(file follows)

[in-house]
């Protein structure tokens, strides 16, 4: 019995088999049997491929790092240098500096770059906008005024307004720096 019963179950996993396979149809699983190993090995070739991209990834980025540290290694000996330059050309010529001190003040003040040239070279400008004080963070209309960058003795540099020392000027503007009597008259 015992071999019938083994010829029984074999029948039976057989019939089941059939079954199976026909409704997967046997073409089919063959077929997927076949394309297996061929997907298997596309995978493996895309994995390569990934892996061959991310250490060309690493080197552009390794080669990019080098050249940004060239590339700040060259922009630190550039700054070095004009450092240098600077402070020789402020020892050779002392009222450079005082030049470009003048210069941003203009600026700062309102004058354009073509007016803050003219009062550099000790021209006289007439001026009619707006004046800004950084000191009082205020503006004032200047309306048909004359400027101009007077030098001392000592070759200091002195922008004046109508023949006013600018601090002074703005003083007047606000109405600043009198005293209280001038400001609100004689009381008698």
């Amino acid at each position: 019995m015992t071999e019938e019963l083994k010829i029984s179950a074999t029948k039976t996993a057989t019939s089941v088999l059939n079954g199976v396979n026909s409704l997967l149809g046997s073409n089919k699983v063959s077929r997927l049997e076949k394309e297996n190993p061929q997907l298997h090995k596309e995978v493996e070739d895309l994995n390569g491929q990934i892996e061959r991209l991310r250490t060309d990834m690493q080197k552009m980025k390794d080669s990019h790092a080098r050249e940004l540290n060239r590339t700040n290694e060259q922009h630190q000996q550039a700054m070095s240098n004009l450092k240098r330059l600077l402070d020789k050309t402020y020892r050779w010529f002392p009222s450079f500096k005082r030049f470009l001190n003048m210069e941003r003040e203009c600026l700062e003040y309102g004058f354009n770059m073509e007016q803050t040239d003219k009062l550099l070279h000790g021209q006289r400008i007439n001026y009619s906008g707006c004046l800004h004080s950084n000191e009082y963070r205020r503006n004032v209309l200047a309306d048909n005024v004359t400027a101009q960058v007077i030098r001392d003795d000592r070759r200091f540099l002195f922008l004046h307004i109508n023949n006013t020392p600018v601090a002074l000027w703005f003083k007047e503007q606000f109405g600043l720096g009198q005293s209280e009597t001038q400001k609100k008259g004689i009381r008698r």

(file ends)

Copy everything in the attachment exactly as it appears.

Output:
[in-house]
């Protein structure tokens, strides 16, 4: 019995088999049997491929790092240098500096770059906008005024307004720096 019963179950996993396979149809699983190993090995070739991209990834980025540290290694000996330059050309010529001190003040003040040239070279400008004080963070209309960058003795540099020392000027503007009597008259 015992071999019938083994010829029984074999029948039976057989019939089941059939079954199976026909409704997967046997073409089919063959077929997927076949394309297996061929997907298997596309995978493996895309994995390569990934892996061959991310250490060309690493080197552009390794080669990019080098050249940004060239590339700040060259922009630190550039700054070095004009450092240098600077402070020789402020020892050779002392009222450079005082030049470009003048210069941003203009600026700062309102004058354009073509007016803050003219009062550099000790021209006289007439001026009619707006004046800004950084000191009082205020503006004032200047309306048909004359400027101009007077030098001392000592070759200091002195922008004046109508023949006013600018601090002074703005003083007047606000109405600043009198005293209280001038400001609100004689009381008698």
């Amino acid at each position: 019995m015992t071999e019938e019963l083994k010829i029984s179950a074999t029948k039976t996993a057989t019939s089941v088999l059939n079954g199976v396979n026909s409704l997967l149809g046997s073409n089919k699983v063959s077929r997927l049997e076949k394309e297996n190993p061929q997907l298997h090995k596309e995978v493996e070739d895309l994995n390569g491929q990934i892996e061959r991209l991310r250490t060309d990834m690493q080197k552009m980025k390794d080669s990019h790092a080098r050249e940004l540290n060239r590339t700040n290694e060259q922009h630190q000996q550039a700054m070095s240098n004009l450092k240098r330059l600077l402070d020789k050309t402020y020892r050779w010529f002392p009222s450079f500096k005082r030049f470009l001190n003048m210069e941003r003040e203009c600026l700062e003040y309102g004058f354009n770059m073509e007016q803050t040239d003219k009062l550099l070279h000790g021209q006289r400008i007439n001026y009619s906008g707006c004046l800004h004080s950084n000191e009082y963070r205020r503006n004032v209309l200047a309306d048909n005024v004359t400027a101009q960058v007077i030098r001392d003795d000592r070759r200091f540099l002195f922008l004046h307004i109508n023949n006013t020392p600018v601090a002074l000027w703005f003083k007047e503007q606000f109405g600043l720096g009198q005293s209280e009597t001038q400001k609100k008259g004689i009381r008698r």